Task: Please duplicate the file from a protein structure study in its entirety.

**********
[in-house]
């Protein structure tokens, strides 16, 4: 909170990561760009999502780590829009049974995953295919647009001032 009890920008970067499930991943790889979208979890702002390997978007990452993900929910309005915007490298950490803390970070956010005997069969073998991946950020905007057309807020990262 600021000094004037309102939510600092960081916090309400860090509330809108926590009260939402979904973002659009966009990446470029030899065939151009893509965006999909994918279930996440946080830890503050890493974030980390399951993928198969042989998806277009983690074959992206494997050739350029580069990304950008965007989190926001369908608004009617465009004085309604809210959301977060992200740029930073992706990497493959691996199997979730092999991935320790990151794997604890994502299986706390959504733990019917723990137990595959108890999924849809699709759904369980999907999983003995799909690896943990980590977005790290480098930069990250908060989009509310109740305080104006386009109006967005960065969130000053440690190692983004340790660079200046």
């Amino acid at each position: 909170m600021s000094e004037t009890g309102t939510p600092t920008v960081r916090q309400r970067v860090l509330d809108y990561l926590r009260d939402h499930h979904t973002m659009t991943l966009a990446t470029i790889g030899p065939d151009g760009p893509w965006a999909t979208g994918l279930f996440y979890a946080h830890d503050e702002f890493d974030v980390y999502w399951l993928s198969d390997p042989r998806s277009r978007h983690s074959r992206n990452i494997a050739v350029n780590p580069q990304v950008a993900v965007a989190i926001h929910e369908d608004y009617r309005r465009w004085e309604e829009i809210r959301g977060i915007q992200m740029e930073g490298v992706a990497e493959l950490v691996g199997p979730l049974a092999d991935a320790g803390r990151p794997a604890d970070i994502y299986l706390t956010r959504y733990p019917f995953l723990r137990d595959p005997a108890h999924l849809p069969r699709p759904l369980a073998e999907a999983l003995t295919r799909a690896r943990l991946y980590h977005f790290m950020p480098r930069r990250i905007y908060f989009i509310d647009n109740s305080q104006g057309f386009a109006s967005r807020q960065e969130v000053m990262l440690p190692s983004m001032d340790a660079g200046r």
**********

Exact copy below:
[in-house]
């Protein structure tokens, strides 16, 4: 909170990561760009999502780590829009049974995953295919647009001032 009890920008970067499930991943790889979208979890702002390997978007990452993900929910309005915007490298950490803390970070956010005997069969073998991946950020905007057309807020990262 600021000094004037309102939510600092960081916090309400860090509330809108926590009260939402979904973002659009966009990446470029030899065939151009893509965006999909994918279930996440946080830890503050890493974030980390399951993928198969042989998806277009983690074959992206494997050739350029580069990304950008965007989190926001369908608004009617465009004085309604809210959301977060992200740029930073992706990497493959691996199997979730092999991935320790990151794997604890994502299986706390959504733990019917723990137990595959108890999924849809699709759904369980999907999983003995799909690896943990980590977005790290480098930069990250908060989009509310109740305080104006386009109006967005960065969130000053440690190692983004340790660079200046």
């Amino acid at each position: 909170m600021s000094e004037t009890g309102t939510p600092t920008v960081r916090q309400r970067v860090l509330d809108y990561l926590r009260d939402h499930h979904t973002m659009t991943l966009a990446t470029i790889g030899p065939d151009g760009p893509w965006a999909t979208g994918l279930f996440y979890a946080h830890d503050e702002f890493d974030v980390y999502w399951l993928s198969d390997p042989r998806s277009r978007h983690s074959r992206n990452i494997a050739v350029n780590p580069q990304v950008a993900v965007a989190i926001h929910e369908d608004y009617r309005r465009w004085e309604e829009i809210r959301g977060i915007q992200m740029e930073g490298v992706a990497e493959l950490v691996g199997p979730l049974a092999d991935a320790g803390r990151p794997a604890d970070i994502y299986l706390t956010r959504y733990p019917f995953l723990r137990d595959p005997a108890h999924l849809p069969r699709p759904l369980a073998e999907a999983l003995t295919r799909a690896r943990l991946y980590h977005f790290m950020p480098r930069r990250i905007y908060f989009i509310d647009n109740s305080q104006g057309f386009a109006s967005r807020q960065e969130v000053m990262l440690p190692s983004m001032d340790a660079g200046r």